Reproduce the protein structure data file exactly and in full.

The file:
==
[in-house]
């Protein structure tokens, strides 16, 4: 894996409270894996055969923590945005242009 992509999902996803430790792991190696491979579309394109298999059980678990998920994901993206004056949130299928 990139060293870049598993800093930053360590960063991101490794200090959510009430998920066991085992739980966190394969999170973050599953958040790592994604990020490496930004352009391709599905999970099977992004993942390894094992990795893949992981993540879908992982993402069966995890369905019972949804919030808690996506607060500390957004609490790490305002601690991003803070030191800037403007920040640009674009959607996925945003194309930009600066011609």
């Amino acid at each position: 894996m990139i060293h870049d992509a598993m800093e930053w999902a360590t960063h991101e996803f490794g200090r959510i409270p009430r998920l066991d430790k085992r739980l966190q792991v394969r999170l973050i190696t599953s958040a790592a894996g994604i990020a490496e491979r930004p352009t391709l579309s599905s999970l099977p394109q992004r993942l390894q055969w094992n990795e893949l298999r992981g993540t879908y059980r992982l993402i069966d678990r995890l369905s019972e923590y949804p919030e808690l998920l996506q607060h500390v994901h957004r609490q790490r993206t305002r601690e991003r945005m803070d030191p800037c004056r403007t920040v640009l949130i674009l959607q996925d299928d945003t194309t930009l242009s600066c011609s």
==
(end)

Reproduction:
[in-house]
């Protein structure tokens, strides 16, 4: 894996409270894996055969923590945005242009 992509999902996803430790792991190696491979579309394109298999059980678990998920994901993206004056949130299928 990139060293870049598993800093930053360590960063991101490794200090959510009430998920066991085992739980966190394969999170973050599953958040790592994604990020490496930004352009391709599905999970099977992004993942390894094992990795893949992981993540879908992982993402069966995890369905019972949804919030808690996506607060500390957004609490790490305002601690991003803070030191800037403007920040640009674009959607996925945003194309930009600066011609």
């Amino acid at each position: 894996m990139i060293h870049d992509a598993m800093e930053w999902a360590t960063h991101e996803f490794g200090r959510i409270p009430r998920l066991d430790k085992r739980l966190q792991v394969r999170l973050i190696t599953s958040a790592a894996g994604i990020a490496e491979r930004p352009t391709l579309s599905s999970l099977p394109q992004r993942l390894q055969w094992n990795e893949l298999r992981g993540t879908y059980r992982l993402i069966d678990r995890l369905s019972e923590y949804p919030e808690l998920l996506q607060h500390v994901h957004r609490q790490r993206t305002r601690e991003r945005m803070d030191p800037c004056r403007t920040v640009l949130i674009l959607q996925d299928d945003t194309t930009l242009s600066c011609s």